Paris Metro

Paris Metro Station

The Paris Metro (officially the Paris RATP) operates 16 subway lines (14 regular lines, and two 'by' lines) that crisscross the city of Paris and its surrounding neighborhoods. The system, which opened in 1900, features 134 miles of track and 380 stations, not including the more modern suburban RER lines. It is a fast, efficient, and economical way to travel around Paris and her suburbs.

Basic Tips for Using the Metro

Arm yourself with information before you get to the station. Parisians notoriously do not have time to stand behind a lost tourist. Metro stations are identifiable by the large 'M' above the entrances and stations are located at almost every intersection. Make your experience a little easier by following these tips.

Know Where You're Going

Maps are available at the information booths in the metro stations themselves. If you avoid rush hour (between 8 a.m. and 10 a.m.), it is perfectly acceptable to arrive at the train station, get your map and figure out where to go. With that said, there are maps scattered liberally throughout the subway system so you should always be able to find something to refer to.

Use the Route Planner

If you have a specific destination in mind, you can use the RATP route planner. This tool allows you to enter a street name, station name or a popular destination and it will plan out your route letting you know where to get on, where to get off, lines to take, and approximately how much time it will take you. You can also select options for your route such as the route that is the quickest or the one that takes the least amount of walking.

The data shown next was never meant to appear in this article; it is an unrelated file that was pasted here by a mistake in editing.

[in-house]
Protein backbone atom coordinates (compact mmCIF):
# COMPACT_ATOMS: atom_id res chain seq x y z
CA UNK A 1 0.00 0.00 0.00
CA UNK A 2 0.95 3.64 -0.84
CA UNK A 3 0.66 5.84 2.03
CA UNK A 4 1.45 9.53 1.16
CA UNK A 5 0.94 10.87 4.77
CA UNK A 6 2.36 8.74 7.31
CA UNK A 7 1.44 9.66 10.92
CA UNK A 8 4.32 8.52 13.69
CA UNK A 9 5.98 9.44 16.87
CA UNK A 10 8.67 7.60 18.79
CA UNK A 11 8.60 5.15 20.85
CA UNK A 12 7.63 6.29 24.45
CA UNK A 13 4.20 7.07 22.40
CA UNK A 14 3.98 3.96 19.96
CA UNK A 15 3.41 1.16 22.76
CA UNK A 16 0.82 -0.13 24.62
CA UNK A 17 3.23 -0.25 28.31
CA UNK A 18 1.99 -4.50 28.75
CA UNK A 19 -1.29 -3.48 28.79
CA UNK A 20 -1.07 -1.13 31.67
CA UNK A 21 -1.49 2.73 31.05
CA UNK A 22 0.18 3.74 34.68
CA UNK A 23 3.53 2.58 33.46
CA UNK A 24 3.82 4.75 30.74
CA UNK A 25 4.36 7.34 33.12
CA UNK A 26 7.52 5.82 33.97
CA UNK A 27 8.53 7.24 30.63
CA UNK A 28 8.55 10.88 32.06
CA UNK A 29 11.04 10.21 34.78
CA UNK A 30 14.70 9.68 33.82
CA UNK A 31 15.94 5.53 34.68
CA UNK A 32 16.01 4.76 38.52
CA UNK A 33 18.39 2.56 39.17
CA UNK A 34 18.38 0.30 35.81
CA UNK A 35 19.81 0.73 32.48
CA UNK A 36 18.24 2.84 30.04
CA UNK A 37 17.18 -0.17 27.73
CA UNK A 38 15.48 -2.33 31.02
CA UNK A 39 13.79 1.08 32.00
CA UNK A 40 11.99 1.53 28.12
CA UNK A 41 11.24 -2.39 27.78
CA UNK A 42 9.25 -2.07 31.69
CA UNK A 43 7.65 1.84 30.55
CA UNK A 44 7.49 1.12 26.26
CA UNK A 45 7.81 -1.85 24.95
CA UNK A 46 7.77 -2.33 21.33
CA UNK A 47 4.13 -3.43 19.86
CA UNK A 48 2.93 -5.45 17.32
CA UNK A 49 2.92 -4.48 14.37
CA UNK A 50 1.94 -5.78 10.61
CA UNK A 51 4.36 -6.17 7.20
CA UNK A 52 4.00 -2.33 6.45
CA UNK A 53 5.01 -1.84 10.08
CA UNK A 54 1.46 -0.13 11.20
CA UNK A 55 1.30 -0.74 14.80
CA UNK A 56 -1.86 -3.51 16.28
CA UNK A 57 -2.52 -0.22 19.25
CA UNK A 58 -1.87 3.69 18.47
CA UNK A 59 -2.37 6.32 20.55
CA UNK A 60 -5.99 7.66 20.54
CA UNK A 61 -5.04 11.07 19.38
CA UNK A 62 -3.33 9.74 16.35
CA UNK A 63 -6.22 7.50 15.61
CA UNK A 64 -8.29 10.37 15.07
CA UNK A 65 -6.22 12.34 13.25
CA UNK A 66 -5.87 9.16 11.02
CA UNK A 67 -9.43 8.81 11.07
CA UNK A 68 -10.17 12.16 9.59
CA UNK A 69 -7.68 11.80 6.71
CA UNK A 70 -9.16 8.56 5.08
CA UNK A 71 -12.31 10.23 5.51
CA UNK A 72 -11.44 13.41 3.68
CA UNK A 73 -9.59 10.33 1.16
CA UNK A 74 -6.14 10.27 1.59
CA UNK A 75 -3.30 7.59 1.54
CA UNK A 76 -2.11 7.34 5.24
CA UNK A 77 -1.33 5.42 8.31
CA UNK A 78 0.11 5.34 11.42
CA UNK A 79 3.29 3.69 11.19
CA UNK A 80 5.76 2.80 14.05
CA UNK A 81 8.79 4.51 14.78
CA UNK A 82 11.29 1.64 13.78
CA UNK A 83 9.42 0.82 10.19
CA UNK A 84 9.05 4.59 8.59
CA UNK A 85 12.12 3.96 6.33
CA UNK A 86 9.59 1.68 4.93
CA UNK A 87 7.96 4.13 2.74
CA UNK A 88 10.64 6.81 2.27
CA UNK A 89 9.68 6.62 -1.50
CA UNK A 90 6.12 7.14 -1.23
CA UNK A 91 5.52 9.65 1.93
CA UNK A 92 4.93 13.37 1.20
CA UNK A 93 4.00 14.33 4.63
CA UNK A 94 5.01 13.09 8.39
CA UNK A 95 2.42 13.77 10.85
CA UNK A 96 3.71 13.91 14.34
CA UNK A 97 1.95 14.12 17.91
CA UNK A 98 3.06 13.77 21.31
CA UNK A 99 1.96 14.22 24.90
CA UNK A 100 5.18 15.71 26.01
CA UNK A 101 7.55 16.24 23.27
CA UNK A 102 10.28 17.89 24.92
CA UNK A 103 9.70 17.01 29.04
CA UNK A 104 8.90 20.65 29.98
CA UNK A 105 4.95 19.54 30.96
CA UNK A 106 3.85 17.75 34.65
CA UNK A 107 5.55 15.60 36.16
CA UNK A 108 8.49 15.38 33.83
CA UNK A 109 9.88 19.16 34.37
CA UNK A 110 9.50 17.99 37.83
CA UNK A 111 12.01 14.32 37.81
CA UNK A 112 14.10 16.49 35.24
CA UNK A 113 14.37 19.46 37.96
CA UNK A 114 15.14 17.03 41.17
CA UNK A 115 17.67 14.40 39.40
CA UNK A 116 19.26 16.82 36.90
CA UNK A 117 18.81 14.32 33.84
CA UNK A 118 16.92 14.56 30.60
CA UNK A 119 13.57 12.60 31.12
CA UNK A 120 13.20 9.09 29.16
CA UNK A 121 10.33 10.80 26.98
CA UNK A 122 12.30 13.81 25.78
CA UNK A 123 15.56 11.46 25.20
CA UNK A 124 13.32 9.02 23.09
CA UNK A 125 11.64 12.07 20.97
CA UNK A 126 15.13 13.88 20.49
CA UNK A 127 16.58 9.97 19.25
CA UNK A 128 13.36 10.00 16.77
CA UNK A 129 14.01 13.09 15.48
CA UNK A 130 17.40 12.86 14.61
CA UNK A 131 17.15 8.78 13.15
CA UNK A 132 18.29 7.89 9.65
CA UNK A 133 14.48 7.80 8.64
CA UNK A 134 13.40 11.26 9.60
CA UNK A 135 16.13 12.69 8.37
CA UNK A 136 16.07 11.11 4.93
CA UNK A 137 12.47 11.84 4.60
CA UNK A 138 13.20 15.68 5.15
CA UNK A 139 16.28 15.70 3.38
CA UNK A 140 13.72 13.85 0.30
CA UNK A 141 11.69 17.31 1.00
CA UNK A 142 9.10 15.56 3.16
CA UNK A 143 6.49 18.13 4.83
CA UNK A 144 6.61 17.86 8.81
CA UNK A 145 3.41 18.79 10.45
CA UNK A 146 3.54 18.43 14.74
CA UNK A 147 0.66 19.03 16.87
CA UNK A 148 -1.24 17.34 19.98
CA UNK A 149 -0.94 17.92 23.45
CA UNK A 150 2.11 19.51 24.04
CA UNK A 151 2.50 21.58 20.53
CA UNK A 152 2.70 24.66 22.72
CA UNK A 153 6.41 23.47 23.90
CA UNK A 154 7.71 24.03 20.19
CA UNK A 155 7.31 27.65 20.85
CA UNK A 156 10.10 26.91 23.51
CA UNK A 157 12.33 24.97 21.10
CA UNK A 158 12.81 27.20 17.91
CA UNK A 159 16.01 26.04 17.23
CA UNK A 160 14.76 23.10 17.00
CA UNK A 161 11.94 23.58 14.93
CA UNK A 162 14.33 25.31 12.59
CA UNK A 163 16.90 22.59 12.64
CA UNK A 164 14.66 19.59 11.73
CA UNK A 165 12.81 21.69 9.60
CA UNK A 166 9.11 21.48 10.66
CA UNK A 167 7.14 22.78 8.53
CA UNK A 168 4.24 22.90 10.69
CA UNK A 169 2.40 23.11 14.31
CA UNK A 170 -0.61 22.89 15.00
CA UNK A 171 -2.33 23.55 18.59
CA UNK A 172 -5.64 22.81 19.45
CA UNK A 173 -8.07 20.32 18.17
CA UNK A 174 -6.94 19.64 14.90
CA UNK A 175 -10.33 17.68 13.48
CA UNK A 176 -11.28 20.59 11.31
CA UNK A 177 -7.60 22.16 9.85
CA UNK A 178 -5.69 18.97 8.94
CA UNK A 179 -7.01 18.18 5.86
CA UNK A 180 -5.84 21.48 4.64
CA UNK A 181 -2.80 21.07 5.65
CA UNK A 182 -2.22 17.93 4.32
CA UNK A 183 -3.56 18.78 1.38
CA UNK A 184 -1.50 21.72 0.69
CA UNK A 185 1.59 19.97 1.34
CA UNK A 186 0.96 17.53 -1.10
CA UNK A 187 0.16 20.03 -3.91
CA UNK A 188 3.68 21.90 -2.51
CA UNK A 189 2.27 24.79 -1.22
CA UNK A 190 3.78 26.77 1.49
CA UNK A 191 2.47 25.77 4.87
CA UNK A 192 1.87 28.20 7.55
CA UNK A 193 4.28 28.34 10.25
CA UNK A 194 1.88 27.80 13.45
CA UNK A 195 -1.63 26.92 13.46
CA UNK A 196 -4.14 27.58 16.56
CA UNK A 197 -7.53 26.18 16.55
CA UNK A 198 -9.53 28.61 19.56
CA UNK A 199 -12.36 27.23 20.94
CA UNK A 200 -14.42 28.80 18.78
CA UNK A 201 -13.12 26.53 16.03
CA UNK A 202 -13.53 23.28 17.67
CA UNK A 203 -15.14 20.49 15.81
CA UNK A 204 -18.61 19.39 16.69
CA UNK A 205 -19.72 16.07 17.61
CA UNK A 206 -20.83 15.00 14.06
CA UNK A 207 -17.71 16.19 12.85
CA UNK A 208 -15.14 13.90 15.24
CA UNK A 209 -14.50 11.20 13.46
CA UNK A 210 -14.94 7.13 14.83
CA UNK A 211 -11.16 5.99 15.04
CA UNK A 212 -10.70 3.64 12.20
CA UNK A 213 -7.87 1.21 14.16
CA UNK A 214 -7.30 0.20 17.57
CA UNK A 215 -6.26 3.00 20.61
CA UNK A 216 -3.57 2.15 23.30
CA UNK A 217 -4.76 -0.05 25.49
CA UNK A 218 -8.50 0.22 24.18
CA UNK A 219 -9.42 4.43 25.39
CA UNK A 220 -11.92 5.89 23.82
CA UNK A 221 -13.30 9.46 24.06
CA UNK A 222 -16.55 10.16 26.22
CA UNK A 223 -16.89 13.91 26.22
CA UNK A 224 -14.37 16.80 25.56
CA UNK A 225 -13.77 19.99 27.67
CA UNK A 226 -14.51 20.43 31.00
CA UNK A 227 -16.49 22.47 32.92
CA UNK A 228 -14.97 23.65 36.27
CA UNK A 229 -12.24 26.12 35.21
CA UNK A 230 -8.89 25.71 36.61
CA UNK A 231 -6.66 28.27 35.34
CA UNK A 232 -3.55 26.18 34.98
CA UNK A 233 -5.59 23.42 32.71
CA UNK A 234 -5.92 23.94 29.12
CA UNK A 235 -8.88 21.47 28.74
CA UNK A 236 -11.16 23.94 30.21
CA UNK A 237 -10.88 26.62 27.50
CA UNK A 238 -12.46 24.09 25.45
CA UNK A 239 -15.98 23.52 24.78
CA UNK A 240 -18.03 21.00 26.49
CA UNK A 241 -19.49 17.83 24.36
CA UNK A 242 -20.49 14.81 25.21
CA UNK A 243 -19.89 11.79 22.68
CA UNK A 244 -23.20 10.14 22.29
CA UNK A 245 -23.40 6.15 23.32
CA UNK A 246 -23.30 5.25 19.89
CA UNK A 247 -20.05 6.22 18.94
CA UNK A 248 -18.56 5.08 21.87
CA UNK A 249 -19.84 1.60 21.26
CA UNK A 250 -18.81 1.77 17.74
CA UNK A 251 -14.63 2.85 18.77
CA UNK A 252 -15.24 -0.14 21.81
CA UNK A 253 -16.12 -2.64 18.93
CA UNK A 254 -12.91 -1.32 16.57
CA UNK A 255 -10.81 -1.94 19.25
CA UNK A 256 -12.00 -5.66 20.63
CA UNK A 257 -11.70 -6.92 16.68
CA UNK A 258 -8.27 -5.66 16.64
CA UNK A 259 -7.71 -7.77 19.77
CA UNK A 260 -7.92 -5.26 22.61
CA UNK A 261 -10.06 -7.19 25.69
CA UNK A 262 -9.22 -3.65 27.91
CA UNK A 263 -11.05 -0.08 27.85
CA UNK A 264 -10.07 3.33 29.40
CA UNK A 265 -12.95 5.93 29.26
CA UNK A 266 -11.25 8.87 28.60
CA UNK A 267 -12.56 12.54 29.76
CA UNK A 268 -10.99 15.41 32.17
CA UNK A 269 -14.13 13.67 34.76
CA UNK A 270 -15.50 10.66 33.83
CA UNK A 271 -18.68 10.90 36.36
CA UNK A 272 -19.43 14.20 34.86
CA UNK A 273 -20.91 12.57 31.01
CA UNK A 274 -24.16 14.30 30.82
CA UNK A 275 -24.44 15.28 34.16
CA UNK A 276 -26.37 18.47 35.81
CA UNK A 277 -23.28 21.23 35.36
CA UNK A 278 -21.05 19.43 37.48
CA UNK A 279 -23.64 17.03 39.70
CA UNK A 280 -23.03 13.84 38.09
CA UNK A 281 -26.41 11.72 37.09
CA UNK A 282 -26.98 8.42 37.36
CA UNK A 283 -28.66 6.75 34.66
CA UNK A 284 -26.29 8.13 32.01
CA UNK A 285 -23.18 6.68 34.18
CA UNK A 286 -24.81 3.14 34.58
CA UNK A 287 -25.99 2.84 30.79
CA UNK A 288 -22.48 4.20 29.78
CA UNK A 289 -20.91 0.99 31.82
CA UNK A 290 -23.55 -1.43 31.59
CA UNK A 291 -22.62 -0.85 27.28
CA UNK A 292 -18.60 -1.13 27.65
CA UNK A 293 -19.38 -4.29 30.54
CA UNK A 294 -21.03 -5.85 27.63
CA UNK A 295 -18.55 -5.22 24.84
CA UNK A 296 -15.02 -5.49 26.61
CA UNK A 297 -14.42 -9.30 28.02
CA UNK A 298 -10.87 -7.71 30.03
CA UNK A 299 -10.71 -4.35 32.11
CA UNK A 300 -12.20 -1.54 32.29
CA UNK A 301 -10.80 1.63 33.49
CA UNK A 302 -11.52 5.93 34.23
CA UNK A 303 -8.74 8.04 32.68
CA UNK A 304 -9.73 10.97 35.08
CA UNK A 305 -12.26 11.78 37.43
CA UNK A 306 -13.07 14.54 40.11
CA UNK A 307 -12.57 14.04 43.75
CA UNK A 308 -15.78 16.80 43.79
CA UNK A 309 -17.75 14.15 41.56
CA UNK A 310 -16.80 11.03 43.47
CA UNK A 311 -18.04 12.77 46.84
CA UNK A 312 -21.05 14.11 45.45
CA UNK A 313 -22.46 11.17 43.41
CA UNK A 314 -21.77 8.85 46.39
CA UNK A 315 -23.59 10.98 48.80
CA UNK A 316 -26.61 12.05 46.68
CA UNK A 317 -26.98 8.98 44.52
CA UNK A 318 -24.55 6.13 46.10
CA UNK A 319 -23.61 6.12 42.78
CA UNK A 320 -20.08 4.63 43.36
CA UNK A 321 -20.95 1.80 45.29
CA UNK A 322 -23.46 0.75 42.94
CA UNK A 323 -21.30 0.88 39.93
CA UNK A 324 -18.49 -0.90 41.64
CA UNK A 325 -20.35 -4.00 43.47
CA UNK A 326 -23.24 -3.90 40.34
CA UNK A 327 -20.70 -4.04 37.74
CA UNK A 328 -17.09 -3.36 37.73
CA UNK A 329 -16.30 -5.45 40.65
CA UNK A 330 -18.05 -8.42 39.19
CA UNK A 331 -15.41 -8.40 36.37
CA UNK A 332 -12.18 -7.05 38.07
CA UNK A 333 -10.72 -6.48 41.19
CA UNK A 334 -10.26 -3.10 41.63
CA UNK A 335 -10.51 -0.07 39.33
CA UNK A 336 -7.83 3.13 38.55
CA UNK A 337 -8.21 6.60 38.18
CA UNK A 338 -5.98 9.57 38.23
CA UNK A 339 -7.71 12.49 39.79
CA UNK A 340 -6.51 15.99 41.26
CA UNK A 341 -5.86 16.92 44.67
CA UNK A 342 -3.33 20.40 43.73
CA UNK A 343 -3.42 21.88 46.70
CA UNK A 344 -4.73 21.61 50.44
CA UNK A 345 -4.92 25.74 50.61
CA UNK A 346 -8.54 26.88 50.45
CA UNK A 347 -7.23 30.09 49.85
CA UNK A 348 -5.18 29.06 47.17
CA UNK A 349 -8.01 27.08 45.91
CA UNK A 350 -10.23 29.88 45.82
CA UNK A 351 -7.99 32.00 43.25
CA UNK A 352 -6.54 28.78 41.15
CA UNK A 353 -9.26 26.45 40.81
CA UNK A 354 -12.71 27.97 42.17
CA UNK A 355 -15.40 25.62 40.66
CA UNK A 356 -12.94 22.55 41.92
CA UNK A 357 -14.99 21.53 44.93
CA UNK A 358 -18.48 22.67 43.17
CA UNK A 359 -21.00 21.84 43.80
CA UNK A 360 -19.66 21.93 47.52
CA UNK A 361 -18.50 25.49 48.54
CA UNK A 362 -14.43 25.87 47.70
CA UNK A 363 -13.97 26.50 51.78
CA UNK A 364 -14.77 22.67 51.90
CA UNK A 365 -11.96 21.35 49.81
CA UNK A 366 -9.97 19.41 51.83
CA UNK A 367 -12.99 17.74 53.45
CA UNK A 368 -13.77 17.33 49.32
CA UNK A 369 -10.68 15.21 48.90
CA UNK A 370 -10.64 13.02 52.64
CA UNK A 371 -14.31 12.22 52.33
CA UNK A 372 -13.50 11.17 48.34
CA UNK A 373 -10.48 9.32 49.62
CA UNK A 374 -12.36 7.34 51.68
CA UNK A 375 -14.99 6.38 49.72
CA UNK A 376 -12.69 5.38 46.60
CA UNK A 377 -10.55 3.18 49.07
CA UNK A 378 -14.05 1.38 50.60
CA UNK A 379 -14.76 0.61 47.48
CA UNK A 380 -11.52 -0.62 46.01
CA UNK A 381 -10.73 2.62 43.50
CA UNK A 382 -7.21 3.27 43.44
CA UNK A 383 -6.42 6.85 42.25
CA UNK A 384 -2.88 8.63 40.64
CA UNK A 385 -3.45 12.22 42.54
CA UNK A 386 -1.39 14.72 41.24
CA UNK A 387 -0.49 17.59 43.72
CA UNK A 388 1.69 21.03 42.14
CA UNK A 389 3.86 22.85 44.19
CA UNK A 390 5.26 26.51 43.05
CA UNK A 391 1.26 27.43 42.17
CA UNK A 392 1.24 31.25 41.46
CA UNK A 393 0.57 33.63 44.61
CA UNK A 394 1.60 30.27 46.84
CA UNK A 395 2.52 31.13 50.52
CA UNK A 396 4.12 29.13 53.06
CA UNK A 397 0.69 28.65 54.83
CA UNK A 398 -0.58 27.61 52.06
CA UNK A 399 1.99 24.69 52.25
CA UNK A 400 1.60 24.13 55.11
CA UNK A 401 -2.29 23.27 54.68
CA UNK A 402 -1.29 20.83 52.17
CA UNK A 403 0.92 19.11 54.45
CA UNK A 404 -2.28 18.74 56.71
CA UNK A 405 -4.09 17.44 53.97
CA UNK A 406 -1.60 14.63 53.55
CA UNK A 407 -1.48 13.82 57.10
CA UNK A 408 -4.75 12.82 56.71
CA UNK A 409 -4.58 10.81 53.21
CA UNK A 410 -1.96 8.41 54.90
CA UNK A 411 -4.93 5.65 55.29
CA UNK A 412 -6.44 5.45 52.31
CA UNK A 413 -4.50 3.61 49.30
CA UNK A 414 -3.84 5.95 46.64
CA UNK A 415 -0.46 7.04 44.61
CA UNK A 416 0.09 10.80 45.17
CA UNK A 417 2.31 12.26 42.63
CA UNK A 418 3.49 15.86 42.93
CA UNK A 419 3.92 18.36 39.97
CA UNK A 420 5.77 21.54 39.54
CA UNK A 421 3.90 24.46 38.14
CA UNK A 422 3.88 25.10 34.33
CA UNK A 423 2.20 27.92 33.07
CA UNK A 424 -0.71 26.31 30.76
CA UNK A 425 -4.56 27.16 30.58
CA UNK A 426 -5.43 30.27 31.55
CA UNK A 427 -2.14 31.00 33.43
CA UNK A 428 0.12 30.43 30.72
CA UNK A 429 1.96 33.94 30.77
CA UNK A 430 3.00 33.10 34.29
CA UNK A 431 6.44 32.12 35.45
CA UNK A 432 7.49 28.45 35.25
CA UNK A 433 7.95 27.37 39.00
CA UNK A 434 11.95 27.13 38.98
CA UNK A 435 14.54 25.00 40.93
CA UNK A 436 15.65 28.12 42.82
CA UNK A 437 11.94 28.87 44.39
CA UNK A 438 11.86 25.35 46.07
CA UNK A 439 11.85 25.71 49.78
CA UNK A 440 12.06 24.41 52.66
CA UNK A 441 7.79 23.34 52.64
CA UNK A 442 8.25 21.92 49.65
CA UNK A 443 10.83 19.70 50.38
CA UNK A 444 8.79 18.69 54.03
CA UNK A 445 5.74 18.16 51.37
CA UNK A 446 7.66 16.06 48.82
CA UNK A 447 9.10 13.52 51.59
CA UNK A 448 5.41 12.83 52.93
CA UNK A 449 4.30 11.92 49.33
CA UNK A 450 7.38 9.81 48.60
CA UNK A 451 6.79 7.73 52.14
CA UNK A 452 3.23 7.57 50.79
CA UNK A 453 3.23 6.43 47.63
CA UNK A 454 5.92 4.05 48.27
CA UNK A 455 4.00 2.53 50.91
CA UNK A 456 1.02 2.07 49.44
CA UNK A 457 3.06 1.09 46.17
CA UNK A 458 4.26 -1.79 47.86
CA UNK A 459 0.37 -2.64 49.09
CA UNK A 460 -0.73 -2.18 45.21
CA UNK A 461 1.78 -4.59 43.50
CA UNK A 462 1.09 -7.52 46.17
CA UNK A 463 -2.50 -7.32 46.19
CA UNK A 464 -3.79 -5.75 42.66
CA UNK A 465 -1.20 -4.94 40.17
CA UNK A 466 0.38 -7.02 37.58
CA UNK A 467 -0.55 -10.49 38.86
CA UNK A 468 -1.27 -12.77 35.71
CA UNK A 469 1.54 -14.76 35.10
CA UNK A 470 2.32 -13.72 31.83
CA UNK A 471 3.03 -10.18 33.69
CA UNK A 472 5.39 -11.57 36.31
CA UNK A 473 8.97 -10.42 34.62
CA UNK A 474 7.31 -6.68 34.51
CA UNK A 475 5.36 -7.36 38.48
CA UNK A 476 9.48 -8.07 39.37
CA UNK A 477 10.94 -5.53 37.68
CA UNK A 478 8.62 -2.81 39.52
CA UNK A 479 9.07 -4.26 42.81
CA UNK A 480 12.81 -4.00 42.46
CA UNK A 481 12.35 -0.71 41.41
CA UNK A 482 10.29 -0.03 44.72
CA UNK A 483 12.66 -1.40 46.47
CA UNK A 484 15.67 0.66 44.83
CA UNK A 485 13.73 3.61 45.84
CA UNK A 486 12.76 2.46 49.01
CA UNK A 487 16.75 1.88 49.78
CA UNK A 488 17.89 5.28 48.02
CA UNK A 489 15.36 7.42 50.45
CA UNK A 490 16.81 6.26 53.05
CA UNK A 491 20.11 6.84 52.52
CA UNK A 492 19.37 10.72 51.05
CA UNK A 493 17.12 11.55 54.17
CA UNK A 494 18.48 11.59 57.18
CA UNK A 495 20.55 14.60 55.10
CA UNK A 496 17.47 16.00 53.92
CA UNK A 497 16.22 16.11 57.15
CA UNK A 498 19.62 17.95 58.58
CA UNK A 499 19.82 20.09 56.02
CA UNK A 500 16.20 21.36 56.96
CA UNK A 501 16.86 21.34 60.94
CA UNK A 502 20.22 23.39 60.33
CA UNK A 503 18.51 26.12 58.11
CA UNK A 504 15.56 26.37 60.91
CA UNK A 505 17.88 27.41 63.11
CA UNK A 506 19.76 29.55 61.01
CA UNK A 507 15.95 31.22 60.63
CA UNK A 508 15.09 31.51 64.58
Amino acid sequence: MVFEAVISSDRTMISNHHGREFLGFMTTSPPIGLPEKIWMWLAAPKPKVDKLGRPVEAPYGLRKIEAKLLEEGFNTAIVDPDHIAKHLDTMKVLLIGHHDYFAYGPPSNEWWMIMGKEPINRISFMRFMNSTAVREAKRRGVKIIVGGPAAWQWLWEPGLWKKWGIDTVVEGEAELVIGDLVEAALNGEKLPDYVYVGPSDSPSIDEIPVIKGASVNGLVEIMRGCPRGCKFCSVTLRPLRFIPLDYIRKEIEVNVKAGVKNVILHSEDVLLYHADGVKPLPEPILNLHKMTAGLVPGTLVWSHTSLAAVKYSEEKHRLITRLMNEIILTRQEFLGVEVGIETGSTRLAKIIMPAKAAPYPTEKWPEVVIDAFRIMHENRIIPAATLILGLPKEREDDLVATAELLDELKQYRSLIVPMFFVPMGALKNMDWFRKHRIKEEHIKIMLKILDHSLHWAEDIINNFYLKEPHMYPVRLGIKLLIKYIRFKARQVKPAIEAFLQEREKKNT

Avoid Rush Hours

The Metro is open from 5:30 a.m. every day until 1 a.m. every day. To travel outside those times, you can use the bus system. However, wise travelers will avoid weekday morning and evening rush hours, which are 8 a.m. to 10 a.m. and 5 p.m to 7 p.m. respectively. The Metro is horribly crowded during these times.

Keep Your Tickets Handy

When you feed a ticket into the machine as you're boarding the train, keep it handy because you'll also need to feed it into a machine at your destination. It's easiest if you keep your current ticket in a pocket, or in the coin section of your purse, separate from other tickets you may have purchased. If you do not, you may find yourself standing at a machine feeding it tickets, until you find the right one.

Purchasing Tickets

You can purchase tickets at any metro station, as well as many newsstands around the city. Inside many train stations, there is an automated 'vente' (sales) machine as well as a 'vente' counter with a customer service agent. However, there are also stations where the customer service agent's booth simply says 'informacion' - these booths do not sell tickets. Instead, you'll have to go to a 'vente' machine.

As far as what to purchase, that depends on how long you're staying and how heavily you're planning on relying on the public transportation system.

Single Tickets

A single t+ ticket is a good option for those who have one or two destinations in mind and whose trips are simple. You can use your ticket, for 90 minutes, to transfer from metro to metro, bus to bus, bus to tram and metro to RER within Paris. Prices for t+ tickets are subject to change at any time, but as of November 2012 were:

  • 1,70 euros for a single ticket
  • 12,70 euros for ten tickets
  • 6,35 euros for children 10 years and younger

Paris Visite

The Paris Visite pass is a good option for the tourist who wants to see it all in Paris via public transportation. The pass will get you unlimited riding on the metro system for 1, 2, 3, or 5 consecutive days. You can either buy a pass for Paris proper, or a pass that includes Paris, the suburbs and the airport.